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“Only White Nationalism Will Make Wakanda Real”
Black Panther

1,404 words

I saw Black Panther with a friend in Seattle last week. Judging from the reverent silence in the theater — broken only occasionally by our laughter at unintentional bits of humor — it was an all-white audience. The serious tone of Black Panther is a departure from recent Marvel movies, which constantly undercut heroism with ironic humor. But Black Panther is a movie about numinous, magical Negroes, and some things are sacred. God is not mocked. (Unless he is Thor.)  Read more …

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Dunkerk Christophera Nolana

593 slov

English version here

Dunkerk je emocionálně nejsilnější a nejpůsobivější snímek Christophera Nolana. Vypráví o evakuaci 400 000 britských, kanadských a francouzských vojáků, kteří se za 2. světové války po porážce od Němců ocitli v pasti na plážích u Dunkerku. Read more …

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Star Wars: The Last Jedi

2,188 words

The Last Jedi isn’t an awful film. Not Force Awakens awful. But it is pretty bad. Down there at the bottom of the scrap heap, with The Force Awakens and The Phantom Menace. The question on my mind was whether The Force Awakens was just a Phantom Menace moment, a rocky start to a trilogy that redeemed itself with two pretty good films. (Yes, I like Attack of the Clones and Revenge of the Sith. Fight me.) But no, it was not to be. It was not hard, of course, for The Last Jedi to improve upon The Force Awakens. Read more …

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Justice League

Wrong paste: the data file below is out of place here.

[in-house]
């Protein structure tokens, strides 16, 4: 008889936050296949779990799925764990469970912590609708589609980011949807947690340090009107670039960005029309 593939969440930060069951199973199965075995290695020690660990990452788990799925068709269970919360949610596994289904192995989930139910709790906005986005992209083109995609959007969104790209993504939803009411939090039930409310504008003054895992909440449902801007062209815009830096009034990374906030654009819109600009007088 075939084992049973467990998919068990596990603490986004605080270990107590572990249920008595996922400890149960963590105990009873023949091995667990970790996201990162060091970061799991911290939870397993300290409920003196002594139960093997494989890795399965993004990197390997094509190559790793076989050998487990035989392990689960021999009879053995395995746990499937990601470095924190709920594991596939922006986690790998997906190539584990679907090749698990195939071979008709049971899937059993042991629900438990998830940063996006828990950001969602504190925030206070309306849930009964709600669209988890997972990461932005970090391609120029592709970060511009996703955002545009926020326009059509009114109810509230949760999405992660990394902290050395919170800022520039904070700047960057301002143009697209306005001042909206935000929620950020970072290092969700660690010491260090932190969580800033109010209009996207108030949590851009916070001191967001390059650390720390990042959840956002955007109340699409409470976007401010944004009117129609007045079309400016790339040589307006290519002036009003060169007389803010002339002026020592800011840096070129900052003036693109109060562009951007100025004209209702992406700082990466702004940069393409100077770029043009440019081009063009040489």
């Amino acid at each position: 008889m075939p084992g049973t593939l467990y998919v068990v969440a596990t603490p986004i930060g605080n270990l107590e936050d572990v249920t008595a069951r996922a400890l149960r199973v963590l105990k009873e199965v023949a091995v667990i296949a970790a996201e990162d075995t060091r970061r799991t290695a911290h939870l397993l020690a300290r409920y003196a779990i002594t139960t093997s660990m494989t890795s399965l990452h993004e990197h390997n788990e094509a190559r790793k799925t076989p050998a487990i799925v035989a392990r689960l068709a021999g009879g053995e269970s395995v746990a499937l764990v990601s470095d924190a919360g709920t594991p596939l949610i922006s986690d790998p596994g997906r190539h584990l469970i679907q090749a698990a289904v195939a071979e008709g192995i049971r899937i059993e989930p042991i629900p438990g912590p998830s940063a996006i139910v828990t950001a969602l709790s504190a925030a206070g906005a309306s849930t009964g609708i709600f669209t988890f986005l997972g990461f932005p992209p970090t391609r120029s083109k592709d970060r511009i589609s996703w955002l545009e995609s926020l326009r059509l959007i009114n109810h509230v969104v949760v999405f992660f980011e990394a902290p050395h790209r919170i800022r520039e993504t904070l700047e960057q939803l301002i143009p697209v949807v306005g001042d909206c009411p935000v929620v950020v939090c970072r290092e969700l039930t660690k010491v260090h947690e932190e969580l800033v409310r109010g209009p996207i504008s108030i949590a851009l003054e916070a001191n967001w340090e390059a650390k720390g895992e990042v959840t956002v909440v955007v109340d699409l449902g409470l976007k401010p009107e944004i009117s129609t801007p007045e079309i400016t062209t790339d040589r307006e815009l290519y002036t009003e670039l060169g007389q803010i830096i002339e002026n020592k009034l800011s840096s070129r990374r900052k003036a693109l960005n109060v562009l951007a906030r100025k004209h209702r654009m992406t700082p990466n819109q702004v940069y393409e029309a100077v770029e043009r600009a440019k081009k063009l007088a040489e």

1,024 words

Watchmen is the greatest superhero movie of all time, and when it was released, its director Zack Snyder was poised to follow Christopher Nolan into the first rank of directors working today. But instead, he has directed an ever worsening series of turkeys: Sucker Punch, Man of Steel, Batman v Superman, and now Justice League, which is one of the worst movies I have ever seen: derivative, dumb, and dull. An assault on the senses and an insult to the intellect. It is also one of the most expensive movies ever made, costing an astonishing $300 million. It is really rather amazing that a director of Snyder’s proven talent, with a solid cast and a $300 million budget, could not have turned in a better movie. Clearly, there’s a lot of rot and a lot of ruin still left in Hollywood, and the sex scandals are just the beginning.  Read more …

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Rashomon & Realism

3,476 words

Akira Kurosawa’s Rashomon (1950) is commonly found on lists of the world’s greatest movies, and deservedly so. Rashomon features avant-garde narrative techniques (flashbacks, multiple points of view), dynamic black-and-white cinematography by Kazuo Miyagawa, compelling Ravel-like music by Fumio Hayasaka, subtle and intensely dramatic performances, and a complex but tightly edited script, all combined into a fast-paced 88-minute masterpiece with an emotionally devastating climax. Read more …

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Blade Runner 2049

987 words

It is dangerous work, making a sequel to a classic like Blade Runner, Ridley Scott’s 1982 magnum opus. French Canadian director Denis Villeneuve’s Blade Runner 2049 is a very good film, but it inevitably falls short of the original.

I first discovered Villeneuve’s work with his 2016 science fiction film Arrival (discussed with John Morgan here). Arrival impressed me as a highly imaginative science fiction film with an original visual style, told with an appealingly deliberate art-film pacing, with a stunning plot twist and a powerful emotional payoff. Read more …

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Blade Runner

blade_runner_xlg2,593 words

Czech translation here